Ever since I learned how to read, I have been infatuated with books. Reading is one of the greatest habits I have ever adopted.
And there are sports. From the time I could walk, I was playing some type of sport. I grew up amongst athletes, and it was their influence and example that shaped my life.
Charles Swindoll said, “Each day of our lives we make deposits in the memory banks of our children.” Reading and sports have a large holding in my memory bank. Along with the good, there is also a wide array of the bad. Maybe someday, I will share them as well. But not today.
Train up a child in the way he should go, and when he is old he will not depart from it.
I often wonder what will go into my son’s memory bank that he will carry throughout his life. But why should I wonder. I have an active part in his training. I might not know what he will do when he grows up, but I have a good idea of who he will be.
By example and through teaching, children need to be trained. For what they do in their youth is what they will carry with them into adulthood. It is not enough to leave their training in the hands of others. Parents must be the ones to train them.
It begins as a lump of steel. It gets forged with heat, so that it can be shaped. Then it gets ground down, filed down, and cut down. It experiences extreme heat and extreme cold. The steel continues to get stressed until it is hardened. Once the blade has its shape and its strength, then it can be polished.
The sword arm starts out in a similar way. It begins as a lump of flesh and bone, but in time it can be shaped. On the training grounds, it can be stressed until it hardens. And once it has its shape and strength, it can be the weapon that is worthy to wield the blade.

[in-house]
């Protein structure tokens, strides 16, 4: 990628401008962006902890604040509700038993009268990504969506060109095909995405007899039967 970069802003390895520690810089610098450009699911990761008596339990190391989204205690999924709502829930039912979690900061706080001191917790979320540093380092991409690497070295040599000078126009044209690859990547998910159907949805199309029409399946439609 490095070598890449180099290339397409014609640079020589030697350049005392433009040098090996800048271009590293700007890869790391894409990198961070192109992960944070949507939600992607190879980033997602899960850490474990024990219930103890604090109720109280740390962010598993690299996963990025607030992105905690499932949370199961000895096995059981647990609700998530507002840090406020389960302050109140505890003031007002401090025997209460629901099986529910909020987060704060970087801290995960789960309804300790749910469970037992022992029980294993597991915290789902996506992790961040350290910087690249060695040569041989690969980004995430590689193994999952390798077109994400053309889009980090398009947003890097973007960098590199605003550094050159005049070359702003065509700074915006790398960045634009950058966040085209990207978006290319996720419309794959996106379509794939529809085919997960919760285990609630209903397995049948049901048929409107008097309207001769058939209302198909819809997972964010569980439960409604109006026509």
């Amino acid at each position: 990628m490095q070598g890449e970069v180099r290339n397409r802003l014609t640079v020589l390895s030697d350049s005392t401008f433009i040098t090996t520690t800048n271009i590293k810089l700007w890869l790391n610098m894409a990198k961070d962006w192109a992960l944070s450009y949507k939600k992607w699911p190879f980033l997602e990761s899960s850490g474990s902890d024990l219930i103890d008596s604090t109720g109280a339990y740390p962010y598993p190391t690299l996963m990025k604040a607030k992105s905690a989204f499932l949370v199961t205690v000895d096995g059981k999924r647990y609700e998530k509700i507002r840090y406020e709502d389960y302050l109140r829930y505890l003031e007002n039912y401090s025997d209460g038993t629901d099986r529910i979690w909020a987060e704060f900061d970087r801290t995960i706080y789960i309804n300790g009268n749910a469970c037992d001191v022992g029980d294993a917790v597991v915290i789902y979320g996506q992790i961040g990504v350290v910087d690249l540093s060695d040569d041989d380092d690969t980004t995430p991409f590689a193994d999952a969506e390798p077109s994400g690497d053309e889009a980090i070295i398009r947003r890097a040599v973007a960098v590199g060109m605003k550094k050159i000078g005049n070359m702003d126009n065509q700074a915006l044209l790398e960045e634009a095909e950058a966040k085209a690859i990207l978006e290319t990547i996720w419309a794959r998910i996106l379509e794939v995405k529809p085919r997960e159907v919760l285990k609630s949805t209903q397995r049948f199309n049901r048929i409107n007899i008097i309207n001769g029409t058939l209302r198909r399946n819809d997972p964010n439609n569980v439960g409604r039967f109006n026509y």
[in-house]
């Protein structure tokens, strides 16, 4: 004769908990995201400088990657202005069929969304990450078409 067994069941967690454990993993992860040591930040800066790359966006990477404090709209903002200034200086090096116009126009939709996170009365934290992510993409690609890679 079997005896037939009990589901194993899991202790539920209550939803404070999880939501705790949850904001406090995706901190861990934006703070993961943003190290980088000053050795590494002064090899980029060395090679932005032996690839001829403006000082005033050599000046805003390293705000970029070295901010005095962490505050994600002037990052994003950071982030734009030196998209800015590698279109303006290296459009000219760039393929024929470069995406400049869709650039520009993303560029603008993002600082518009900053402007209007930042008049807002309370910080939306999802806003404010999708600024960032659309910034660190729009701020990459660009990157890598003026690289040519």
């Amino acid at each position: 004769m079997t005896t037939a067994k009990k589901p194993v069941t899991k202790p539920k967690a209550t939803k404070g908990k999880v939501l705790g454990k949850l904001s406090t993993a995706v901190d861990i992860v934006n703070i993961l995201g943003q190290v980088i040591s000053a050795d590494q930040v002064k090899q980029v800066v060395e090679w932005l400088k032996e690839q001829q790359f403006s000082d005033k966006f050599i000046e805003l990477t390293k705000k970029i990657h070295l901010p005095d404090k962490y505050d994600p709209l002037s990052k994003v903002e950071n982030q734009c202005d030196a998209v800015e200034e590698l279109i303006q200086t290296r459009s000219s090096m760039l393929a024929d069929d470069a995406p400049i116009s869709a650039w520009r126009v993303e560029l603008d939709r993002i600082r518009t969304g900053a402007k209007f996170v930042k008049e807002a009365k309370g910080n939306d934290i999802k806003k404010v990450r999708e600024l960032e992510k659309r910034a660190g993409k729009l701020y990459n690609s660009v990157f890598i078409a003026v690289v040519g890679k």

Without a sword arm, the sword is useless and dangerous. It could be a decoration on the wall, or it could be a grotesque tool in a clumsy hand. The sword’s true purpose can only be realized by the warrior trained to use it.
The pen is mightier than the sword. –Edward Bulwer-Lytton
It begins as a jumble of words and ideas. Thoughts fluttering in the ether waiting to be caught. Moved to paper, they begin to take shape. They begin to become solid. In the forge, they get ground, filed, and cut. All the superfluities removed. In time, once the process is completed, the result may be something beautiful and polished.
Just as a swordsman must prepare for the day of battle, so a writer must prepare. Daily practice. Daily study. The mind has to be shaped, and it has to be strengthened. The writer will experience extreme heat from the critics and extreme cold from the disinterested. If the writer can overcome these trials, the message can indeed be mighty.
A pen, not used as a decoration, can also be dangerous in the wrong hands. A reader’s mind has to be strong as well. This too can come from practice.
Start children off on the way they should go, and even when they are old they will not turn from it. –Proverbs 22:6
It was a proud moment coming home from work when my son showed me a large pile of books and a new library card. This soon-to-be six year-old has a voracious appetite for reading and his skills are really accelerating. It is truly exciting to imagine the opportunities if he continues to cultivate this super-power throughout his lifetime.
I loved reading as a child but fell away from it as a teen. It wasn’t until a very boring field exercise in the Army that I started reading again. Once that bug infected me, I couldn’t stop. I developed my skill as a reader through fiction in those early days, and it truly has helped in my ability to read non-fiction. It was in those Army days, that I first began to realize that I, too, wanted to be a writer. But in order to be a good writer, a writer, as Epictetus says, has to write. And back then, I didn’t have the discipline to stick with it. I was arrogant and thought it would come naturally. What foolishness. It is on the training ground that a warrior learns the art that prepares him for battle. Likewise, it is in the training of daily practice, that a writer can master his art.